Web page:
One of MESH's goals is helping people communicate their best assets in more efficient, relatable ways. Bullock and Dodd once heard the founder of SNOOK Design tell a conference gathering that, "when it's all said and done, improved quality of life is the end goal."

The ethos resonates with them today. 

"Even though we both love design and technology, they are really just tools that help us improve quality of life for both the clients and communities we work with," Bullock said.

Their start up model was refreshingly simple. Buy business cards. Buy a domain name. And buy a business license.

The cost wasn't bad at $500 either. They didn't want to take out any loans for the business. They had laptops from college to use and traded labor for rent at their first office space.

"We were sanding floors during the day and talking to people about our company at night," Dodd said.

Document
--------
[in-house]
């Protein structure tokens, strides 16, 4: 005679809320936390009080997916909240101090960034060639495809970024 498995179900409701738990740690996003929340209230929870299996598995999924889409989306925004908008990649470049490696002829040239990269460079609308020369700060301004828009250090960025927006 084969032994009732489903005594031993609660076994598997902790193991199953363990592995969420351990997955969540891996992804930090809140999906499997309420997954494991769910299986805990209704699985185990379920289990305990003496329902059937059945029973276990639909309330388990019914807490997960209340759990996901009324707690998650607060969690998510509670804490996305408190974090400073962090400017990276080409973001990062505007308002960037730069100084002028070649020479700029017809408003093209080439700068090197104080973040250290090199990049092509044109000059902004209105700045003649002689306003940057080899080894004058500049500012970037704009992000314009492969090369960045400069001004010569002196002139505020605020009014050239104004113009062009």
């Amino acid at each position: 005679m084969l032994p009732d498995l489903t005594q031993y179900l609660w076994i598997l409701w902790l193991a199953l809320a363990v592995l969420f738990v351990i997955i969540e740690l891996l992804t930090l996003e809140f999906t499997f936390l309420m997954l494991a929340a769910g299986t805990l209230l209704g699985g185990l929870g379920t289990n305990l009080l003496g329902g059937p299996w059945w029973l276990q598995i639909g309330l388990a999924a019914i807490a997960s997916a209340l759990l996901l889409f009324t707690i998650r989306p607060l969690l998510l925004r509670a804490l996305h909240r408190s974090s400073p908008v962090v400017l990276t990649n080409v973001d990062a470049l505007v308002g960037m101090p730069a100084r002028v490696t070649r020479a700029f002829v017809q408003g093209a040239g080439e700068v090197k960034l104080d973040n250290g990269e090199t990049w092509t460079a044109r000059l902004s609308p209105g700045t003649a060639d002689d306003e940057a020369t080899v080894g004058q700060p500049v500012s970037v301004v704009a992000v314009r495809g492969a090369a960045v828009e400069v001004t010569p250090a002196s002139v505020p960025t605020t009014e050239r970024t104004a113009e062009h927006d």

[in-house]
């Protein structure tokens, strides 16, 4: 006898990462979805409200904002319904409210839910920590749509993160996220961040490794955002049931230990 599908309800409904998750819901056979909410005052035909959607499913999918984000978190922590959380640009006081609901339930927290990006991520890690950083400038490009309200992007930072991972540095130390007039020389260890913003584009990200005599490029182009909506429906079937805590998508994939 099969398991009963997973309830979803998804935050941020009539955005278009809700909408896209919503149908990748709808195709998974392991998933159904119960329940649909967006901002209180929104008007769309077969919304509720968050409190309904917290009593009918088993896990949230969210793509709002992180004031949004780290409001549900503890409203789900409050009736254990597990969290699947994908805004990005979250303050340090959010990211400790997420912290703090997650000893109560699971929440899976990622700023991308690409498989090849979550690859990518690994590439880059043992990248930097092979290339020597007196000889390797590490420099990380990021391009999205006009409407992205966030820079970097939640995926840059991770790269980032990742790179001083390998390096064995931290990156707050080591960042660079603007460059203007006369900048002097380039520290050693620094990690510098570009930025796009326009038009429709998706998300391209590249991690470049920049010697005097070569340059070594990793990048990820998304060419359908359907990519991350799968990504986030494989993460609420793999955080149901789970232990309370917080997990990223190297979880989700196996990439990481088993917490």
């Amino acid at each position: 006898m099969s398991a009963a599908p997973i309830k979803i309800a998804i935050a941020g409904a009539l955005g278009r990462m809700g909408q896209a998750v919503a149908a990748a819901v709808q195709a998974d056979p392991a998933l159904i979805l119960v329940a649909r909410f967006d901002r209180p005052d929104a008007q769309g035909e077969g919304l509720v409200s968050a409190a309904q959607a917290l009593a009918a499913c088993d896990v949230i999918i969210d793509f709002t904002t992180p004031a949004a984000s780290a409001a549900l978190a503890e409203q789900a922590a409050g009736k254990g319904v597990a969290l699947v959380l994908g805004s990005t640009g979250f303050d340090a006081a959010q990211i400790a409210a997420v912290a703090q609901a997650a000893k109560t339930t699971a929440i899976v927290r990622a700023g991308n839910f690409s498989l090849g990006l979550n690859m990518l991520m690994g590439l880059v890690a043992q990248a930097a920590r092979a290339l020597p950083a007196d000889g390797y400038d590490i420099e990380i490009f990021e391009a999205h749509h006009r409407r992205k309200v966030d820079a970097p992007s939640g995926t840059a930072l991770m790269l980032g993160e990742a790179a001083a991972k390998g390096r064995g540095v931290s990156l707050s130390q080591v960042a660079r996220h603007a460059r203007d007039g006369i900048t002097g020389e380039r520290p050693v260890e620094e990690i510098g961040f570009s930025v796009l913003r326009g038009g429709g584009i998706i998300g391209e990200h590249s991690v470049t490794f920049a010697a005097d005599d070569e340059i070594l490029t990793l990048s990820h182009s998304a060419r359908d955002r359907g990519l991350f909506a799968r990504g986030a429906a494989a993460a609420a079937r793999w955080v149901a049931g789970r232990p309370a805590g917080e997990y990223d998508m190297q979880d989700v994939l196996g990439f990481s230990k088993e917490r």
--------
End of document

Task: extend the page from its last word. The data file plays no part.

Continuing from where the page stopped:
The two renovated the 1920's style office building on Washington Street West. Dodd was recognized for the effort by the Preservation Alliance of West Virginia with a 2011 honorable mention for rehabilitation of a historic space in a redeveloping community. He also used part of the renovated space as a flat to live in.

"The big thing for us was convincing people that we were here to stay and that we were serious even though we were young and 23 years old," Bullock said.

A big part of MESH's approach to business is about understanding clients better than they may understand themselves. It's about taking the time to know them inside and out, what their best assets are, what a client is doing different than competitors and making them feel apart of it all, Dodd said.

"It's all about relationships," Bullock said. "We have learned so much from the people that we've worked with. Every project we work on we get to learn about a new industry."

MESH offers web design and development services, campaign development, branding and identity design, photography and copy writing services to clients.